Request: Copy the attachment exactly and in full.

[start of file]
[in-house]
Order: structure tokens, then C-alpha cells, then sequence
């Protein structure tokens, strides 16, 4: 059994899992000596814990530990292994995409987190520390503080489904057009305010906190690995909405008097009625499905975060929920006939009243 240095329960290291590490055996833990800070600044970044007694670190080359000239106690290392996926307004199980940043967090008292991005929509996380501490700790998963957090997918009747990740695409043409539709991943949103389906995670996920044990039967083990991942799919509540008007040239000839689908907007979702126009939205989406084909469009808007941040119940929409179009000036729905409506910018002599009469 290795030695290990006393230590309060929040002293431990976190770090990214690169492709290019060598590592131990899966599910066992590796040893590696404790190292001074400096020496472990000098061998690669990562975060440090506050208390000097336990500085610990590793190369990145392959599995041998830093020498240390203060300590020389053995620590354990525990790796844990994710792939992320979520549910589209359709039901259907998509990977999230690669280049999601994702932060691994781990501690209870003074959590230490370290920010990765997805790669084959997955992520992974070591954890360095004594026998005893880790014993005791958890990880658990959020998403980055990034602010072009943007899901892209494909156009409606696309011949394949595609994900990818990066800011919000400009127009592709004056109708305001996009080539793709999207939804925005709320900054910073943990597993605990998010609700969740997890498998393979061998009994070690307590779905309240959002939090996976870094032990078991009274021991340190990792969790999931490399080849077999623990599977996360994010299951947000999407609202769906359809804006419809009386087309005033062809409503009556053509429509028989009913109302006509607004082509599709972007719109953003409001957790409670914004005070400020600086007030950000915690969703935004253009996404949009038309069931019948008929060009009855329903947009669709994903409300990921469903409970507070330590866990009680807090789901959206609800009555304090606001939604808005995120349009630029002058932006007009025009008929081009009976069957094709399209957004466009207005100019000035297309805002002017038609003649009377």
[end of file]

[in-house]
Order: structure tokens, then C-alpha cells, then sequence
């Protein structure tokens, strides 16, 4: 059994899992000596814990530990292994995409987190520390503080489904057009305010906190690995909405008097009625499905975060929920006939009243 240095329960290291590490055996833990800070600044970044007694670190080359000239106690290392996926307004199980940043967090008292991005929509996380501490700790998963957090997918009747990740695409043409539709991943949103389906995670996920044990039967083990991942799919509540008007040239000839689908907007979702126009939205989406084909469009808007941040119940929409179009000036729905409506910018002599009469 290795030695290990006393230590309060929040002293431990976190770090990214690169492709290019060598590592131990899966599910066992590796040893590696404790190292001074400096020496472990000098061998690669990562975060440090506050208390000097336990500085610990590793190369990145392959599995041998830093020498240390203060300590020389053995620590354990525990790796844990994710792939992320979520549910589209359709039901259907998509990977999230690669280049999601994702932060691994781990501690209870003074959590230490370290920010990765997805790669084959997955992520992974070591954890360095004594026998005893880790014993005791958890990880658990959020998403980055990034602010072009943007899901892209494909156009409606696309011949394949595609994900990818990066800011919000400009127009592709004056109708305001996009080539793709999207939804925005709320900054910073943990597993605990998010609700969740997890498998393979061998009994070690307590779905309240959002939090996976870094032990078991009274021991340190990792969790999931490399080849077999623990599977996360994010299951947000999407609202769906359809804006419809009386087309005033062809409503009556053509429509028989009913109302006509607004082509599709972007719109953003409001957790409670914004005070400020600086007030950000915690969703935004253009996404949009038309069931019948008929060009009855329903947009669709994903409300990921469903409970507070330590866990009680807090789901959206609800009555304090606001939604808005995120349009630029002058932006007009025009008929081009009976069957094709399209957004466009207005100019000035297309805002002017038609003649009377």